114 Scores Eligible for Oscar Consideration Including Hans Zimmer’s MAN OF STEEL, John Williams’ THE BOOK THIEF, and Steven Price’s GRAVITY

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The Academy of Motion Picture Arts and Sciences has unveiled the list of 114 original scores that are eligible for the Best Original Score Oscar.  Though John Williams has worked almost exclusively with Steven Spielberg for the past few years, he’s eligible this year for scoring director Brian Percival’s Holocaust film The Book Thief.  Prolific composer Hans Zimmer has three scores in the running with Rush, Man of Steel, and 12 Years a Slave, and other notable scores include Steven Price’s excellent Gravity, David Wingo’s work on Mud, Ramin Djawadi’s rocking Pacific Rim score, Michael Giacchino’s Star Trek Into Darkness, and the collaboration between Arcade Fire’s William Butler and musician Owen Pallett on Her.  Frustratingly, though, Steven Price’s The World’s End score appears to have been deemed ineligible, presumably due to the abundance of pre-existing tracks.

Hit the jump to see the full list of eligible scores and for my thoughts on the early Oscar favorites.  The 86th Academy Award nominations will be announced January 16th.

gravity-posterWith a whopping 48 nominations under his belt, John Williams feels like a safe bet to land a nod for The Book Thief, and Hans Zimmer seems likely to land at least one nomination—probably for 12 Years a Slave even though his best work of the year is RushRandy Newman is a possibility for Monsters University, and I expect Steven Price’s Gravity and Alex Ebert’s All Is Lost to be serious contenders given that both films rely heavily on music as a result of their lack of extensive dialogue.

Read the full list of eligible scores below, and sound off in the comments with your thoughts on the list and personal favorites from the year.  To catch up on all of our Oscar coverage in my Oscar Beat columns, click here.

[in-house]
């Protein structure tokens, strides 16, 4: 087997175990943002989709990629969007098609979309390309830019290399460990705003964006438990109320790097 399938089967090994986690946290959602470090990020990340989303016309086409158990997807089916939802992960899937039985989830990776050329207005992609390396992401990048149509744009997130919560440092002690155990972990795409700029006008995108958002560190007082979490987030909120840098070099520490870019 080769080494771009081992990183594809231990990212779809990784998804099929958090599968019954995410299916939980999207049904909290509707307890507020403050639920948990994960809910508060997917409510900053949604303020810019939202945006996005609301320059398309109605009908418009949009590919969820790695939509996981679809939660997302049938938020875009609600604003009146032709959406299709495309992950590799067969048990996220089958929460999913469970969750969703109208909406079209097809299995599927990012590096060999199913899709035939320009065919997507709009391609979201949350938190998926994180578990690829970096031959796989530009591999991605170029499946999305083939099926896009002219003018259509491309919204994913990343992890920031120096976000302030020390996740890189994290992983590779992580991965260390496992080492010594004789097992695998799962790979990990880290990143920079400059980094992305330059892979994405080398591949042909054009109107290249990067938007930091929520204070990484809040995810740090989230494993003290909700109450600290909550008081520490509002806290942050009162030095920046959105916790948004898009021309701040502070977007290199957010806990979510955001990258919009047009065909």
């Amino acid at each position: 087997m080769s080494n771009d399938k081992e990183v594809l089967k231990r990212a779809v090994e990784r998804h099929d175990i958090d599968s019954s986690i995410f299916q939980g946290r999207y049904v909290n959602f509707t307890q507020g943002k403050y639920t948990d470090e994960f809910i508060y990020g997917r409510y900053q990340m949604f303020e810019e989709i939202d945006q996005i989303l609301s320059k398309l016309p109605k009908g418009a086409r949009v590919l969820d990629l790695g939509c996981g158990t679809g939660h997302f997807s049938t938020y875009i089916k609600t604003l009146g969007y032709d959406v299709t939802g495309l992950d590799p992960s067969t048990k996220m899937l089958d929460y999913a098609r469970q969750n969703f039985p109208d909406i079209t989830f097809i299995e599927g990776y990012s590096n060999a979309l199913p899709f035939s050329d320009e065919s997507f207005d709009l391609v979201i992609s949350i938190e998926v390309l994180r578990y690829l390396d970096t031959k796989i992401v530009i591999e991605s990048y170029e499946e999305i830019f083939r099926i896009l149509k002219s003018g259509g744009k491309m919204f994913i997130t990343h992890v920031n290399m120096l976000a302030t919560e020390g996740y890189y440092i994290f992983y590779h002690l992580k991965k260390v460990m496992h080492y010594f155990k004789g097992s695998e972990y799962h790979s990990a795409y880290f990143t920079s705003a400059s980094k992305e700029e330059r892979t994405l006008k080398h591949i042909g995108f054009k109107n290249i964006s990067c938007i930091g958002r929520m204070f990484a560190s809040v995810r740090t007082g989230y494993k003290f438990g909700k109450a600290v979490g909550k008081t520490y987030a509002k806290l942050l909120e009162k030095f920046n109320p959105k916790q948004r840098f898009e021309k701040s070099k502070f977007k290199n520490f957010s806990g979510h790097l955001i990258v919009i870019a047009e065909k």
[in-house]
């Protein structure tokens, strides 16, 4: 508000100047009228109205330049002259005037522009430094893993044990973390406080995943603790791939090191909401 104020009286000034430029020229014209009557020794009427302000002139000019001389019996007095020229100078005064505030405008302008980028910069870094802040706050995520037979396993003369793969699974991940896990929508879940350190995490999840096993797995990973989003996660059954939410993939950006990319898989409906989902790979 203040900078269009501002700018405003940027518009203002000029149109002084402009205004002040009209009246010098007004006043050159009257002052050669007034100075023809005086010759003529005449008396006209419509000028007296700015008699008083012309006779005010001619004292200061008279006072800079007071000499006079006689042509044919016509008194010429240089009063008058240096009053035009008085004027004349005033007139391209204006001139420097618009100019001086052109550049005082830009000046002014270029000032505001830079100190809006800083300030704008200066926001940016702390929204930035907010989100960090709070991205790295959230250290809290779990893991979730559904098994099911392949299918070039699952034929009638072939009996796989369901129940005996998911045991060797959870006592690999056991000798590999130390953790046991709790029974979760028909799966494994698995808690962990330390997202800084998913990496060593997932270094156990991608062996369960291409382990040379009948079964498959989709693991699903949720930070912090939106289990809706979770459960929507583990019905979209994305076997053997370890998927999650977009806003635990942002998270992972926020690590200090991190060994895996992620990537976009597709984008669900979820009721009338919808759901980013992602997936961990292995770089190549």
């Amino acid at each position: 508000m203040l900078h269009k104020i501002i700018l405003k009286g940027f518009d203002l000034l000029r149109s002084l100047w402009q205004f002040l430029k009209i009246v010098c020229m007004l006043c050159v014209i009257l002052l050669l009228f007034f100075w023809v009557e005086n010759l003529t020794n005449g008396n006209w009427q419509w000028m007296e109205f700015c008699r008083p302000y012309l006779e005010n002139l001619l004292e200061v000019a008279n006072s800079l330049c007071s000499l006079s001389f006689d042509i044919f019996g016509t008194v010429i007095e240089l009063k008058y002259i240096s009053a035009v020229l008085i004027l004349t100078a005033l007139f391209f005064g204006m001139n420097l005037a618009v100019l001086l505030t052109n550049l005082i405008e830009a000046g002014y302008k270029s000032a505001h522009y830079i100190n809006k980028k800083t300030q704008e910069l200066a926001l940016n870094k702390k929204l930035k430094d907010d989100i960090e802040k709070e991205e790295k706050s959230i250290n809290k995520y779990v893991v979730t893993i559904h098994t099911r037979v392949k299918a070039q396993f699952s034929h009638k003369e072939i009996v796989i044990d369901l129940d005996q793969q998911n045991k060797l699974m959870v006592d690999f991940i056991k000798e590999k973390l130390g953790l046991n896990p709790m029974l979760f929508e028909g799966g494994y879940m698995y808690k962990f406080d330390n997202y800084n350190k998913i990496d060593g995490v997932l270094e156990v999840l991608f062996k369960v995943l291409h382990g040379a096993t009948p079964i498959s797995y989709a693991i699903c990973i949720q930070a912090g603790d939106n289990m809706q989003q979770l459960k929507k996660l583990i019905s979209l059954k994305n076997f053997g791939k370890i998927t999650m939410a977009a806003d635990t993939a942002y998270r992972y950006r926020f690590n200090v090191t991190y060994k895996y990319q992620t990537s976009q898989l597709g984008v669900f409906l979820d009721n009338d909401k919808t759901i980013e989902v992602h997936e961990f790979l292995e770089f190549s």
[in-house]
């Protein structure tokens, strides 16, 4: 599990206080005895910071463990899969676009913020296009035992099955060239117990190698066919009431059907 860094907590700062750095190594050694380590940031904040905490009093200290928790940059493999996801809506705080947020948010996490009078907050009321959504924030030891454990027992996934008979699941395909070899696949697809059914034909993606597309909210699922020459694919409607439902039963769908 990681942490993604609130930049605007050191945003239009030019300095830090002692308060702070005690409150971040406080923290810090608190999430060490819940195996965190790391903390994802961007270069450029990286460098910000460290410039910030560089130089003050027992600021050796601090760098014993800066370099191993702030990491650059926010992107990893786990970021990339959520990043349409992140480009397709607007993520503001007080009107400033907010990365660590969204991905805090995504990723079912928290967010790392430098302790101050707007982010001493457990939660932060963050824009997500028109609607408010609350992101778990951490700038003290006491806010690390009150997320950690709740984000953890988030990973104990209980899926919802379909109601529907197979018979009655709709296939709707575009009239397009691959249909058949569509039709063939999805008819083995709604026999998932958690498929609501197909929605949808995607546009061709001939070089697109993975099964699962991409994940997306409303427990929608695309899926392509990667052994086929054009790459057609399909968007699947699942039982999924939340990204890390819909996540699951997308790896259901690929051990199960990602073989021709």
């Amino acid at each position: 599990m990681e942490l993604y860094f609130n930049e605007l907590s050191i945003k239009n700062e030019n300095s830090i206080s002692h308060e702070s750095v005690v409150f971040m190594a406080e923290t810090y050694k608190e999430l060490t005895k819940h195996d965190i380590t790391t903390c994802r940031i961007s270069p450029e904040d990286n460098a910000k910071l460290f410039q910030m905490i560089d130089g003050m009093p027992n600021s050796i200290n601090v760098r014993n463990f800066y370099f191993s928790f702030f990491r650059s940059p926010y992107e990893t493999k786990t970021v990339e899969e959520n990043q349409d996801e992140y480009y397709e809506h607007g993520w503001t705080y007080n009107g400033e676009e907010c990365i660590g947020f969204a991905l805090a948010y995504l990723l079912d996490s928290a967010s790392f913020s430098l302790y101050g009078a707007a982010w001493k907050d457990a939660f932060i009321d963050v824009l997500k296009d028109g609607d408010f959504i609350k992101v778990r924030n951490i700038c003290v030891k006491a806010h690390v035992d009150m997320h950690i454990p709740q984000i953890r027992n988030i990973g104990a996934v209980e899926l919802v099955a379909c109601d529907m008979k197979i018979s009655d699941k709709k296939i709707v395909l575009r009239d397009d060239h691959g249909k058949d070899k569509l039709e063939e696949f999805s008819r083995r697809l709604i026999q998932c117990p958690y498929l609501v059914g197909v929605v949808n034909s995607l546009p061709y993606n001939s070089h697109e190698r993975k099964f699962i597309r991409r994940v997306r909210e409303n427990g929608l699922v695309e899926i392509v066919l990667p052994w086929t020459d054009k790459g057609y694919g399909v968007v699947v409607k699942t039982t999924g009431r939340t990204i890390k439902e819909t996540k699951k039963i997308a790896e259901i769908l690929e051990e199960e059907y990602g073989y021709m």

The eligible scores (listed in alphabetical order by film title):

“Admission,” Stephen Trask, composer

“Ain’t Them Bodies Saints,” Daniel Hart, composer

“All Is Lost,” Alex Ebert, composer

“Alone Yet Not Alone,” William Ross, composer

“The Armstrong Lie,” David Kahne, composer

“Arthur Newman,” Nick Urata, composer

“At Any Price,” Dickon Hinchliffe, composer

“Austenland,” Ilan Eshkeri, composer

“Before Midnight,” Graham Reynolds, composer

“The Best Man Holiday,” Stanley Clarke, composer

“The Book Thief,” John Williams, composer

“The Butterfly’s Dream,” Rahman Altin, composer

“The Call,” John Debney, composer

“Captain Phillips,” Henry Jackman, composer

“Closed Circuit,” Joby Talbot, composer

“The Company You Keep,” Cliff Martinez, composer

“The Conjuring,” Joseph Bishara, composer

“Copperhead,” Laurent Eyquem, composer

“The Counselor,” Daniel Pemberton, composer

“The Croods,” Alan Silvestri, composer

“Despicable Me 2,” Heitor Pereira, composer

“Elysium,” Ryan Amon, composer

“Ender’s Game,” Steve Jablonsky, composer

“Enough Said,” Marcelo Zarvos, composer

“Epic,” Danny Elfman, composer

“Ernest & Celestine,” Vincent Courtois, composer

“Escape from Planet Earth,” Aaron Zigman, composer

“Escape from Tomorrow,” Abel Korzeniowski, composer

“Evil Dead,” Roque Baños, composer

“47 Ronin,” Ilan Eshkeri, composer

“42,” Mark Isham, composer

“Free Birds,” Dominic Lewis, composer

“Free China: The Courage to Believe,” Tony Chen, composer

“Fruitvale Station,” Ludwig Goransson, composer

“G.I. Joe: Retaliation,” Henry Jackman, composer

“Gangster Squad,” Steve Jablonsky, composer

“Gravity,” Steven Price, composer

“The Great Gatsby,” Craig Armstrong, composer

“The Hangover Part III,” Christophe Beck, composer

“Hansel & Gretel Witch Hunters,” Atli Örvarsson, composer

“Haute Cuisine,” Gabriel Yared, composer

“Her,” William Butler and Owen Pallett, composers